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Title | Modelling and control of the LLC resonant converter |
Creator |
Cheng, Brian Cheak Shing |
Publisher | University of British Columbia |
Date Issued | 2012 |
Description | To achieve certain objectives and specifications such as output voltage regulation, any power electronics converter must be coupled with a feedback control system. Therefore, a topic of considerable interest is the design and implementation of control systems for the LLC resonant converter. Additionally, with the current trend of smaller, more cost effective and reliable digital signal processors, the implementation of digital feedback control systems has garnered plenty of interest from academia as well as industry. Therefore, the scope of this thesis is to develop a digital control algorithm for the LLC resonant converter. For output voltage regulation, the LLC resonant converter varies its switching frequency to manipulate the voltage gain observed at the output. Thus, the plant of the control system is represented by the small signal control-to-output transfer function, and is given by P(s) =V_o/f. The difficulty in designing compensators for the LLC resonant converter is the lack of known transfer functions which describe the dynamics of the control-to-output transfer function. Thus, the main contribution of this thesis is a novel derivation of the small signal control-to-output transfer function. The derivation model proposes that the inclusion of the third and fifth harmonic frequencies, in addition to the fundamental frequency, is required to fully capture the dynamics of the LLC resonant converter. Additionally, the effect of higher order sideband frequencies is also considered, and included in the model. In this thesis, a detailed analysis of the control-to-output transfer function is presented, and based on the results, a digital compensator was implemented in MATLAB. The compensator's functionality was then verified in simulation. A comparison of the derivation model and the prototype model (based on bench measurements) showed that the derivation model is a good approximation of the true system dynamics. It was therefore concluded that both the bench measurement model and the derivation model could be used to design a z-domain digital compensator for a digital negative feedback control system. By using the derivation model, the main advantages are reduced computational power and the requirement for a physical prototype model is diminished. |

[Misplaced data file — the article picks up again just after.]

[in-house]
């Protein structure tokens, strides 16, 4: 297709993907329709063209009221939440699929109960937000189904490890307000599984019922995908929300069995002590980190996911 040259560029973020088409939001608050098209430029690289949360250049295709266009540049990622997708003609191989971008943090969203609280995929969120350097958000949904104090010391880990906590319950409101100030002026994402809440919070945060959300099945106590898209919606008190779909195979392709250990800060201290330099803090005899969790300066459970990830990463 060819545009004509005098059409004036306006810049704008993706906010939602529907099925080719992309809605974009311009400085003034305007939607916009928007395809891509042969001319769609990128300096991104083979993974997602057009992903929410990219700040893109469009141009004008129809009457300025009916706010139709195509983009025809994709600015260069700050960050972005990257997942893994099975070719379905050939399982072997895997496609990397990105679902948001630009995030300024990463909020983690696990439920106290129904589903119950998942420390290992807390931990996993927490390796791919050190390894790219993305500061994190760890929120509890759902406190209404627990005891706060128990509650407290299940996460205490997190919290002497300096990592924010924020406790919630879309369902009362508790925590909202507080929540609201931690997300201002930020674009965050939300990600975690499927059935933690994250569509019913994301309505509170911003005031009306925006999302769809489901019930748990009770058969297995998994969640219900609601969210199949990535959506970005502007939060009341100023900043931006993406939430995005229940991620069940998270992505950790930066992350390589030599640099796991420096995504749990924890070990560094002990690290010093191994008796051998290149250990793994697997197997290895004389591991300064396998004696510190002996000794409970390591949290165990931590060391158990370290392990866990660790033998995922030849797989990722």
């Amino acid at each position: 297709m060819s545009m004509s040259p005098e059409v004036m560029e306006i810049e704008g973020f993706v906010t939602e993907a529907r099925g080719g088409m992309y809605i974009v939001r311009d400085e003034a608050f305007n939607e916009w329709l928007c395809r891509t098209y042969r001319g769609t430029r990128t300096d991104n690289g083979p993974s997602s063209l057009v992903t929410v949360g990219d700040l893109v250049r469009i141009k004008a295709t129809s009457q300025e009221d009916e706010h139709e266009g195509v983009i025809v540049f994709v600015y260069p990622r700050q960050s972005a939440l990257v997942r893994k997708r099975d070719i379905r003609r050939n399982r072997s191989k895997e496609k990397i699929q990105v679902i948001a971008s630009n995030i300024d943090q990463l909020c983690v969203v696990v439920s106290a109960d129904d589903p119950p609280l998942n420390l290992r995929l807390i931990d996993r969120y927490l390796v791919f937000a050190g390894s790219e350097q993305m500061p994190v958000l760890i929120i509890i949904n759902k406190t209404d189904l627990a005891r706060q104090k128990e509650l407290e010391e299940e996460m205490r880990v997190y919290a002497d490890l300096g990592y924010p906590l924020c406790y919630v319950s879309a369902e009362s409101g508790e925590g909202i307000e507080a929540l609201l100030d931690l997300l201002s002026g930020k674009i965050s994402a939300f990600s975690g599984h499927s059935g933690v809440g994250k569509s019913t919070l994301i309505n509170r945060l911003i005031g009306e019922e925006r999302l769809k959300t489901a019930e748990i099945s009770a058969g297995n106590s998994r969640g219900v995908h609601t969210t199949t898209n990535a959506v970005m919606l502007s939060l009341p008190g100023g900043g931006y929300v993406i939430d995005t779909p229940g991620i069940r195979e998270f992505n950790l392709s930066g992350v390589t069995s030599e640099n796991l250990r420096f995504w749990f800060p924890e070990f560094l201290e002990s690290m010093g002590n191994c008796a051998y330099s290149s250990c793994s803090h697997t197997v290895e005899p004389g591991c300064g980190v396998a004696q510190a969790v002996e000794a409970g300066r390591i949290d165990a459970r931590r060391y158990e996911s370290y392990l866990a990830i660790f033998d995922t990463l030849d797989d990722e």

Genre |
Thesis/Dissertation |
Type |
Text |
Language | eng |
Date Available | 2012-12-20 |
Provider | Vancouver : University of British Columbia Library |
Rights | Attribution-NonCommercial-NoDerivatives 4.0 International |
DOI | 10.14288/1.0073435 |
URI | http://hdl.handle.net/2429/43729 |
Degree |
Master of Applied Science - MASc |
Program |
Electrical and Computer Engineering |
Affiliation |
Applied Science, Faculty of Electrical and Computer Engineering, Department of |
Degree Grantor | University of British Columbia |
GraduationDate | 2013-05 |
Campus |
UBCV |
Scholarly Level | Graduate |
Rights URI | http://creativecommons.org/licenses/by-nc-nd/4.0/ |
AggregatedSourceRepository | DSpace |